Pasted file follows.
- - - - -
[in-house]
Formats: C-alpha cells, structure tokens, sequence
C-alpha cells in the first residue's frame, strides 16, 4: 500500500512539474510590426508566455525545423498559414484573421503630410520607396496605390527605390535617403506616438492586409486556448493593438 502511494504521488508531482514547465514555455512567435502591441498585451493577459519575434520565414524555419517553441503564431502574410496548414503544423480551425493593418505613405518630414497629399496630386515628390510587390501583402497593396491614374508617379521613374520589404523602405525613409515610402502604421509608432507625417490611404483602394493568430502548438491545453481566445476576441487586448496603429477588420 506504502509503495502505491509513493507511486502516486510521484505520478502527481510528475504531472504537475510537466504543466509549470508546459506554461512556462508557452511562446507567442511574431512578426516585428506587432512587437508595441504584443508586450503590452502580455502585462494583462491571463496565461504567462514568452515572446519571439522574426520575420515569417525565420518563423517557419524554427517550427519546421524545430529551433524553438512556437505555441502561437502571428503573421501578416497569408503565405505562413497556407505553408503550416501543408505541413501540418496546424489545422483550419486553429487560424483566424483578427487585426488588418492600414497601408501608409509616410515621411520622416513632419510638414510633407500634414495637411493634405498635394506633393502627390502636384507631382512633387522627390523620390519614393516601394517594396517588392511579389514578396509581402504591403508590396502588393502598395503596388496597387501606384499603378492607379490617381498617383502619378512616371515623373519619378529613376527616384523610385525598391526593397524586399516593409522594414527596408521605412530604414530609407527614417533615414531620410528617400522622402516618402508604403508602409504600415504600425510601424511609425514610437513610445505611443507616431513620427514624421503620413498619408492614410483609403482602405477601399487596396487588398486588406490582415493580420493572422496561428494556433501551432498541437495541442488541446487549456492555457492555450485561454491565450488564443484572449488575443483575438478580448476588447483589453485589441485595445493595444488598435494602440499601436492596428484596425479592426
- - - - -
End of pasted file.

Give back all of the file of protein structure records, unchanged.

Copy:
[in-house]
Formats: C-alpha cells, structure tokens, sequence
C-alpha cells in the first residue's frame, strides 16, 4: 500500500512539474510590426508566455525545423498559414484573421503630410520607396496605390527605390535617403506616438492586409486556448493593438 502511494504521488508531482514547465514555455512567435502591441498585451493577459519575434520565414524555419517553441503564431502574410496548414503544423480551425493593418505613405518630414497629399496630386515628390510587390501583402497593396491614374508617379521613374520589404523602405525613409515610402502604421509608432507625417490611404483602394493568430502548438491545453481566445476576441487586448496603429477588420 506504502509503495502505491509513493507511486502516486510521484505520478502527481510528475504531472504537475510537466504543466509549470508546459506554461512556462508557452511562446507567442511574431512578426516585428506587432512587437508595441504584443508586450503590452502580455502585462494583462491571463496565461504567462514568452515572446519571439522574426520575420515569417525565420518563423517557419524554427517550427519546421524545430529551433524553438512556437505555441502561437502571428503573421501578416497569408503565405505562413497556407505553408503550416501543408505541413501540418496546424489545422483550419486553429487560424483566424483578427487585426488588418492600414497601408501608409509616410515621411520622416513632419510638414510633407500634414495637411493634405498635394506633393502627390502636384507631382512633387522627390523620390519614393516601394517594396517588392511579389514578396509581402504591403508590396502588393502598395503596388496597387501606384499603378492607379490617381498617383502619378512616371515623373519619378529613376527616384523610385525598391526593397524586399516593409522594414527596408521605412530604414530609407527614417533615414531620410528617400522622402516618402508604403508602409504600415504600425510601424511609425514610437513610445505611443507616431513620427514624421503620413498619408492614410483609403482602405477601399487596396487588398486588406490582415493580420493572422496561428494556433501551432498541437495541442488541446487549456492555457492555450485561454491565450488564443484572449488575443483575438478580448476588447483589453485589441485595445493595444488598435494602440499601436492596428484596425479592426